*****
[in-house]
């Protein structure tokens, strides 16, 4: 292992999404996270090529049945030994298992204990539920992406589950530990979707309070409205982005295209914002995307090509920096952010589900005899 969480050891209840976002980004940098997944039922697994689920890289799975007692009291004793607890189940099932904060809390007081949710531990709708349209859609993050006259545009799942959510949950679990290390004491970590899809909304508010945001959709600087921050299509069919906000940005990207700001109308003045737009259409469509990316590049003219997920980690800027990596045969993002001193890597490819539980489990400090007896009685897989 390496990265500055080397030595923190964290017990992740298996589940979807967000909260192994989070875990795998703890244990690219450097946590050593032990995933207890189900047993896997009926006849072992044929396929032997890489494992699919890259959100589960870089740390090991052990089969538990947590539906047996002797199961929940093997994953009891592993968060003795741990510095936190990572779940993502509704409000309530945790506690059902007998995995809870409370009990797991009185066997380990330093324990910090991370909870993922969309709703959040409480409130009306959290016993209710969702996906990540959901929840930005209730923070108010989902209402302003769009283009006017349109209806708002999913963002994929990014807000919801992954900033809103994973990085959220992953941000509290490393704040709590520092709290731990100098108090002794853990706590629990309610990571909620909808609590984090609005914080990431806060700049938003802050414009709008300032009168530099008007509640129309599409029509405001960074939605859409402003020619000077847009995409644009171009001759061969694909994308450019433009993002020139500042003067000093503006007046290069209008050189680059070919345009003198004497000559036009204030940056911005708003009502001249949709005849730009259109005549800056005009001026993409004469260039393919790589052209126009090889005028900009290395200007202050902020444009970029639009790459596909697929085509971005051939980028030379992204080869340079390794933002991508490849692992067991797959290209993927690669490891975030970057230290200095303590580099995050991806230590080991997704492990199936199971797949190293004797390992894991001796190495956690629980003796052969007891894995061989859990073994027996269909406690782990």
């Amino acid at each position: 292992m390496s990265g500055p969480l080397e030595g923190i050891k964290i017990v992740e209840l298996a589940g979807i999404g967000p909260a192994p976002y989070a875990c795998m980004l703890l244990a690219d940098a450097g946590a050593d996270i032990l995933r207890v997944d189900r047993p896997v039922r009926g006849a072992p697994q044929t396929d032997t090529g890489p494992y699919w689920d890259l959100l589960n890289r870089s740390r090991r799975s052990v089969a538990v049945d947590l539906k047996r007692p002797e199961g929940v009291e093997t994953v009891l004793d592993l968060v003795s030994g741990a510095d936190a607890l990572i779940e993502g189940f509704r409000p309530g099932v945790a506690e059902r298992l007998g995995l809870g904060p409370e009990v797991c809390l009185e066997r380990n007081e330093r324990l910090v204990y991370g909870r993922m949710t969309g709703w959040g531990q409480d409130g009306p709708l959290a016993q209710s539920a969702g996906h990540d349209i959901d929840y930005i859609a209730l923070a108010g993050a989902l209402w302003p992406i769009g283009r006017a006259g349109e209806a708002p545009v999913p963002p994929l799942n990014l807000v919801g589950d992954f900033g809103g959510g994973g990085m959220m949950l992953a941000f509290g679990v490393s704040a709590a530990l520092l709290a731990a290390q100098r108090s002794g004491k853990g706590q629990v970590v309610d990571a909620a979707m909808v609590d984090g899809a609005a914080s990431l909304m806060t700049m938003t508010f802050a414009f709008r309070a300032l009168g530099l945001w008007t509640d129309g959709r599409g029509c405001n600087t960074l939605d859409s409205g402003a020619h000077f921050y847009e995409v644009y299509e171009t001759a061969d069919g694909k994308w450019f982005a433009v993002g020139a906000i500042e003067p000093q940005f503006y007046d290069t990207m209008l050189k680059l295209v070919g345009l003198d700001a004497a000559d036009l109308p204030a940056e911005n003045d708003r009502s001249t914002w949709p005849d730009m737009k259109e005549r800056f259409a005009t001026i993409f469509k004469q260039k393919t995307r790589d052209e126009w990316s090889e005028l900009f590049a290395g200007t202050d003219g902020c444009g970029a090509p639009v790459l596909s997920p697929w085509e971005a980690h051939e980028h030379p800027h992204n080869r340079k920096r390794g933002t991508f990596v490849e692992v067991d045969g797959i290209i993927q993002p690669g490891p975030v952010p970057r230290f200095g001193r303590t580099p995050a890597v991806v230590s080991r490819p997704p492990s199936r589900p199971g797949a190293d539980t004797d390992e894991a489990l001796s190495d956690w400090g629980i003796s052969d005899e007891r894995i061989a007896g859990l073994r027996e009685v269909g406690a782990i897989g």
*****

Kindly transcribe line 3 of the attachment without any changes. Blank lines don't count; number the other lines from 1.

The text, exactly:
């Amino acid at each position: 292992m390496s990265g500055p969480l080397e030595g923190i050891k964290i017990v992740e209840l298996a589940g979807i999404g967000p909260a192994p976002y989070a875990c795998m980004l703890l244990a690219d940098a450097g946590a050593d996270i032990l995933r207890v997944d189900r047993p896997v039922r009926g006849a072992p697994q044929t396929d032997t090529g890489p494992y699919w689920d890259l959100l589960n890289r870089s740390r090991r799975s052990v089969a538990v049945d947590l539906k047996r007692p002797e199961g929940v009291e093997t994953v009891l004793d592993l968060v003795s030994g741990a510095d936190a607890l990572i779940e993502g189940f509704r409000p309530g099932v945790a506690e059902r298992l007998g995995l809870g904060p409370e009990v797991c809390l009185e066997r380990n007081e330093r324990l910090v204990y991370g909870r993922m949710t969309g709703w959040g531990q409480d409130g009306p709708l959290a016993q209710s539920a969702g996906h990540d349209i959901d929840y930005i859609a209730l923070a108010g993050a989902l209402w302003p992406i769009g283009r006017a006259g349109e209806a708002p545009v999913p963002p994929l799942n990014l807000v919801g589950d992954f900033g809103g959510g994973g990085m959220m949950l992953a941000f509290g679990v490393s704040a709590a530990l520092l709290a731990a290390q100098r108090s002794g004491k853990g706590q629990v970590v309610d990571a909620a979707m909808v609590d984090g899809a609005a914080s990431l909304m806060t700049m938003t508010f802050a414009f709008r309070a300032l009168g530099l945001w008007t509640d129309g959709r599409g029509c405001n600087t960074l939605d859409s409205g402003a020619h000077f921050y847009e995409v644009y299509e171009t001759a061969d069919g694909k994308w450019f982005a433009v993002g020139a906000i500042e003067p000093q940005f503006y007046d290069t990207m209008l050189k680059l295209v070919g345009l003198d700001a004497a000559d036009l109308p204030a940056e911005n003045d708003r009502s001249t914002w949709p005849d730009m737009k259109e005549r800056f259409a005009t001026i993409f469509k004469q260039k393919t995307r790589d052209e126009w990316s090889e005028l900009f590049a290395g200007t202050d003219g902020c444009g970029a090509p639009v790459l596909s997920p697929w085509e971005a980690h051939e980028h030379p800027h992204n080869r340079k920096r390794g933002t991508f990596v490849e692992v067991d045969g797959i290209i993927q993002p690669g490891p975030v952010p970057r230290f200095g001193r303590t580099p995050a890597v991806v230590s080991r490819p997704p492990s199936r589900p199971g797949a190293d539980t004797d390992e894991a489990l001796s190495d956690w400090g629980i003796s052969d005899e007891r894995i061989a007896g859990l073994r027996e009685v269909g406690a782990i897989g």